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Wednesday, March 7, 2012

Traffic Enforcement

The sad story about Mr. Dziekanski being murdered by cowardly RCMP officers in BC is proving to be a sign of serious systemic problems with our police forces. The stories about individual officers and whole units abusing citizens and mishandling and covering up investigations continue to pour in daily. The tragic tale of Picton’s murders in Vancouver area and the unbelievable lack of commitment to their investigation by the police forces involved are difficult to comprehend.

It has long puzzled me why the police and legal system harass the average citizen with such zeal and dedication and let dangerous criminals build long résumés. This behavior must be the result of training, command structure and culture in the law enforcement community. It is clear that under the guise of duty the police built an invisible wall between themselves and the citizens, and divided people into "us" and "them". Why else would an average commuter driving home from work who is forced by circumstances to commit minor traffic offenses all the time (try to go 100 km/h on the 401) be systematically persecuted by the police and the system? How is it possible that the police preach about the danger of driving too fast yet they don’t set up traps in dangerous areas but where it is easier to catch drivers? Why are they not being trained to take into account circumstances? Thousands of daily visitors in court offices paying fines for traffic offenses and setting up trial dates make it seem like a surrealistic game. But it isn’t a game of course. In our traffic courts you are guilty unless you can prove otherwise. The system tolerates the citizen’s right to a trial because of legislation, but it makes a mockery out of the whole process.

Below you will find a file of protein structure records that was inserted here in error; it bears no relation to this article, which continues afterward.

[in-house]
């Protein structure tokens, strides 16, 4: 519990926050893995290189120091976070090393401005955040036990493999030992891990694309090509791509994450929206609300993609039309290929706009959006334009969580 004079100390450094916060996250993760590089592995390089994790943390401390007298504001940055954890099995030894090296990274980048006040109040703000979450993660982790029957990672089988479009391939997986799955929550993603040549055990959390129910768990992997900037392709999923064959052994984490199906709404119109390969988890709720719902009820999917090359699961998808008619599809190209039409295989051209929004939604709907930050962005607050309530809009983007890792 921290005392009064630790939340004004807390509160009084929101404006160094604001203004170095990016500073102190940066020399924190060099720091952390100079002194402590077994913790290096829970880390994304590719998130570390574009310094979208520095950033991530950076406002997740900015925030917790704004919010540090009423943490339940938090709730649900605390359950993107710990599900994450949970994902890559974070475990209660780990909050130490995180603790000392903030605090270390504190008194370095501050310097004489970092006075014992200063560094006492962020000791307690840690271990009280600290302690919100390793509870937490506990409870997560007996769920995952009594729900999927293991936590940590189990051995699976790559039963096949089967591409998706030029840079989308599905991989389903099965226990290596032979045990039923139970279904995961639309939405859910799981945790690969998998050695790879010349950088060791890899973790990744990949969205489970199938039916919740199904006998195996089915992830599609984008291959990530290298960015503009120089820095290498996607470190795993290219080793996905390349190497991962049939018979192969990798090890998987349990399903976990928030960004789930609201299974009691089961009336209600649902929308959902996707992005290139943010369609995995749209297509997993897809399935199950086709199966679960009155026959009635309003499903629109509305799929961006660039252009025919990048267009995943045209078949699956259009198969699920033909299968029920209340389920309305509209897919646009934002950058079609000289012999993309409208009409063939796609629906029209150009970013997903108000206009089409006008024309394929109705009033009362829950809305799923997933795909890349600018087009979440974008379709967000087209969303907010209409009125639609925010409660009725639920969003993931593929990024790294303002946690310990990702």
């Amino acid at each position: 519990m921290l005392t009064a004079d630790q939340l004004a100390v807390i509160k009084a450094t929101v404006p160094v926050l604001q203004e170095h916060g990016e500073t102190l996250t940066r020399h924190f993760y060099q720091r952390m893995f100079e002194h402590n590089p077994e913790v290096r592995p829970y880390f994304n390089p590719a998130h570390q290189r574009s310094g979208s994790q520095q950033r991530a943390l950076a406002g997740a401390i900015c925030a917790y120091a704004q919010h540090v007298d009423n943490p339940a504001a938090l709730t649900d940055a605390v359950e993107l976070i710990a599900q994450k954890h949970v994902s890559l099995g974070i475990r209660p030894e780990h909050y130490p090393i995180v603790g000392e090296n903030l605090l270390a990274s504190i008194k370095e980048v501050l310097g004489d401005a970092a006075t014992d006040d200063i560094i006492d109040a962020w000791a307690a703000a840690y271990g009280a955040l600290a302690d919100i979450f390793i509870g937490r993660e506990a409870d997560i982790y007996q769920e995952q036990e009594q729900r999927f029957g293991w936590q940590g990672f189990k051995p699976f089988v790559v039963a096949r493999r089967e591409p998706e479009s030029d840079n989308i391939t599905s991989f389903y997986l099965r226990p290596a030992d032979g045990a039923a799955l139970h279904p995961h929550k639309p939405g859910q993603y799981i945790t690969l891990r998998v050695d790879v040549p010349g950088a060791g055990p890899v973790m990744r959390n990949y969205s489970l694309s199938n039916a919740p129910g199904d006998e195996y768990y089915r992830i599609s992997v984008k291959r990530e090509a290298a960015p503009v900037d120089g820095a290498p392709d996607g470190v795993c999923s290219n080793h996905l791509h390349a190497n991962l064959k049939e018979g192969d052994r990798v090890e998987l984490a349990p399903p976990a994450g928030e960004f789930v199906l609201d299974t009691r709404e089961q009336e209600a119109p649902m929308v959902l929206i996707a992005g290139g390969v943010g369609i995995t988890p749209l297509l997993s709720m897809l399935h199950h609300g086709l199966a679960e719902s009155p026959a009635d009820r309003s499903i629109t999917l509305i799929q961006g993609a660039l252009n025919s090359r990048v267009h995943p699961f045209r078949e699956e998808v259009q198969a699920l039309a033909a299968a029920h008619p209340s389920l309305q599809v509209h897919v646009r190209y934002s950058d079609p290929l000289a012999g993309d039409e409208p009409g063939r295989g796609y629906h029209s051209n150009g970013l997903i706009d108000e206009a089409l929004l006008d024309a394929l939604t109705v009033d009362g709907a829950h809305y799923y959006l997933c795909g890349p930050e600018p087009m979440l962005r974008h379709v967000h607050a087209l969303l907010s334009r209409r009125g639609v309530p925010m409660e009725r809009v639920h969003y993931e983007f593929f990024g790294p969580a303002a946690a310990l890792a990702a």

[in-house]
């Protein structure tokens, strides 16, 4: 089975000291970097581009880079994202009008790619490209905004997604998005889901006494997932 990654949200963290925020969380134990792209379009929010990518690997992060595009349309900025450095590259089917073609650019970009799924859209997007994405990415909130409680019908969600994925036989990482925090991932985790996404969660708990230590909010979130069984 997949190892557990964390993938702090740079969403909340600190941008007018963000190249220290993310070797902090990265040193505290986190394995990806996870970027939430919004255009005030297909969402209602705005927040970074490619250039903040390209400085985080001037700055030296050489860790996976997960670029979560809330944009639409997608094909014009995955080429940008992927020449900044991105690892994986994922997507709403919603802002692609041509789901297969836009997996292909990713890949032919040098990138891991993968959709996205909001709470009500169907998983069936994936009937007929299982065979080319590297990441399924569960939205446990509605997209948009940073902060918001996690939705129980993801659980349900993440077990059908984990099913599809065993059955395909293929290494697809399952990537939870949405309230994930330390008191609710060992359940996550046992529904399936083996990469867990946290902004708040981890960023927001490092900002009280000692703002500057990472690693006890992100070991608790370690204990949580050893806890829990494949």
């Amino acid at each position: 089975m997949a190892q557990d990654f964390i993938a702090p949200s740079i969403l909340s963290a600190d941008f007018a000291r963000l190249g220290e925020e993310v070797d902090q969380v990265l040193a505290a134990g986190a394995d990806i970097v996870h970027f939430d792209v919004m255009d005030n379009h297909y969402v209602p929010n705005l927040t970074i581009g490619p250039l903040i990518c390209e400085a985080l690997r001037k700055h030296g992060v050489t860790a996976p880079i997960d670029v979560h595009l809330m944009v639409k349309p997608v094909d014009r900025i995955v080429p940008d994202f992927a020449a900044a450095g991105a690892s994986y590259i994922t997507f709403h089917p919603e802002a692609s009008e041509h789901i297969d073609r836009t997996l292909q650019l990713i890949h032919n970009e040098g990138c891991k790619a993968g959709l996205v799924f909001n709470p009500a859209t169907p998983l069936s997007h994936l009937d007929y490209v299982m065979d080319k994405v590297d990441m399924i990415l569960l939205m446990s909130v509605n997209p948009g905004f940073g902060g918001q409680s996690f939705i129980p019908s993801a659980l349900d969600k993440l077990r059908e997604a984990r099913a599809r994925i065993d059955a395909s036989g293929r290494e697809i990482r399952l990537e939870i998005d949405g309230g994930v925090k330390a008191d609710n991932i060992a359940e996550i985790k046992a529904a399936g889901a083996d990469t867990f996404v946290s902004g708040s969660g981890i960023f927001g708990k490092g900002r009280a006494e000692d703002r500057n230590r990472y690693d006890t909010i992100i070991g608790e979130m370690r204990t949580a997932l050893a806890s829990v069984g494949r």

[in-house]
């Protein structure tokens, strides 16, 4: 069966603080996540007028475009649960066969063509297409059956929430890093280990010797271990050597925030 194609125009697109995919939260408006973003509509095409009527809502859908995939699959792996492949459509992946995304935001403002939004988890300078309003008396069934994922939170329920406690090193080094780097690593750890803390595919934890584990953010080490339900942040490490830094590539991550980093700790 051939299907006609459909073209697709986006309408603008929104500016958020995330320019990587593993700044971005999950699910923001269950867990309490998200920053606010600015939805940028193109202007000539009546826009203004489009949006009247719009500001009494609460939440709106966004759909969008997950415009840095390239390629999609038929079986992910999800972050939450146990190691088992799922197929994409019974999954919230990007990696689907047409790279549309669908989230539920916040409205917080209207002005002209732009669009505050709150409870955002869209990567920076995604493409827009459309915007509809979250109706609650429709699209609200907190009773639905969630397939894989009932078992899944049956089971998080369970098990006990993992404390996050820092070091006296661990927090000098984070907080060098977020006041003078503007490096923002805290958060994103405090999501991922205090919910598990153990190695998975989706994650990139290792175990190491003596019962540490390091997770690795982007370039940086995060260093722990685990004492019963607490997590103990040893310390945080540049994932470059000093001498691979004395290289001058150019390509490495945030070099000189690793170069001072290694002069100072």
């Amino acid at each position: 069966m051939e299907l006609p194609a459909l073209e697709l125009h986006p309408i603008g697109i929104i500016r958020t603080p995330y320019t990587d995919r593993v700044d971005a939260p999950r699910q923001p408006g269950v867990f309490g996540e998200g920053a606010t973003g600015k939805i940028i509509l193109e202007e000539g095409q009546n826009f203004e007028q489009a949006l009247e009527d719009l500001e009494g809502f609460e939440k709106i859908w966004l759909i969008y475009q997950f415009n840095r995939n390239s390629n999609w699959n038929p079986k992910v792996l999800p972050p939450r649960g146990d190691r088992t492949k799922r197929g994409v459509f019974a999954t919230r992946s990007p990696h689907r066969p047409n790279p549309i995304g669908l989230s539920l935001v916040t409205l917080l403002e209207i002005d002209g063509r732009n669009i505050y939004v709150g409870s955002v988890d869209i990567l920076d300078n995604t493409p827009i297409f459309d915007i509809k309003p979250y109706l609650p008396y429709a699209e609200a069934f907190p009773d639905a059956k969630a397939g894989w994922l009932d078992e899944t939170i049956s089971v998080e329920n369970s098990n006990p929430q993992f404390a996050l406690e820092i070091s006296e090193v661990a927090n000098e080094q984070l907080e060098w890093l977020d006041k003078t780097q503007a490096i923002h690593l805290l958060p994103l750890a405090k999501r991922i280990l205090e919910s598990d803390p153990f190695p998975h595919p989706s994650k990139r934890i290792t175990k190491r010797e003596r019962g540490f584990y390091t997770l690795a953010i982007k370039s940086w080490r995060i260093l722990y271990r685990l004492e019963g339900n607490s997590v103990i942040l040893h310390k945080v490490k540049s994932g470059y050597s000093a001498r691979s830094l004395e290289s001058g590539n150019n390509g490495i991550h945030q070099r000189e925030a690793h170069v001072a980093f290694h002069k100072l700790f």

I don’t know if it only strikes me as strange, but somehow I can’t get used to some scenes. Example: Corner of Eglinton Ave. E. and Don Mills Rd.We’re driving west on Eglinton Avenue. Drivers already impatient after being stopped at several red lights before, take off vigorously at Don Mills Rd. In front of us a six-lane road and acres of open space of the former IBM complex. No buildings or pedestrians and excellent visibility for miles. It’s slightly downhill and drivers inadvertently go about 80-90 km/h choosing a safe speed for conditions. Unfortunately, the speed limit is 60 km/h and under the railway bridge at Leslie Street a group of people is bustling about with efficiency. A laser gun on a tripod and six police officers in black uniforms are already ticketing a number of vehicles and targeting the next victims. Hundreds of cars and tens of thousands of dollars in penalties and increased insurance premiums per shift. Most of the pulled over drivers are not those you see on the streets driving dangerously, just ordinary people on their daily commute. These people often feel wronged. They drive safely; signal line changes, keep the distance between cars and watch other crazy drivers around them do stupid things all the time. So they take their case to court hoping for justice. But if you do not know the system, or do not pay hundreds of dollars for an agent, the system will chew you up and spit you out without an ounce of compassion.

And traffic conditions and the culture of driving with care for fellow motorists continue to decline. The police, however, cling to the old patterns using the same excuses ad nauseam. They are smart and good, the public stupid and dangerous.

To increase safety of our traffic we need a different value system ​​and a more scientific approach to the problem. Too much work for the Fantino and McGuinty types.

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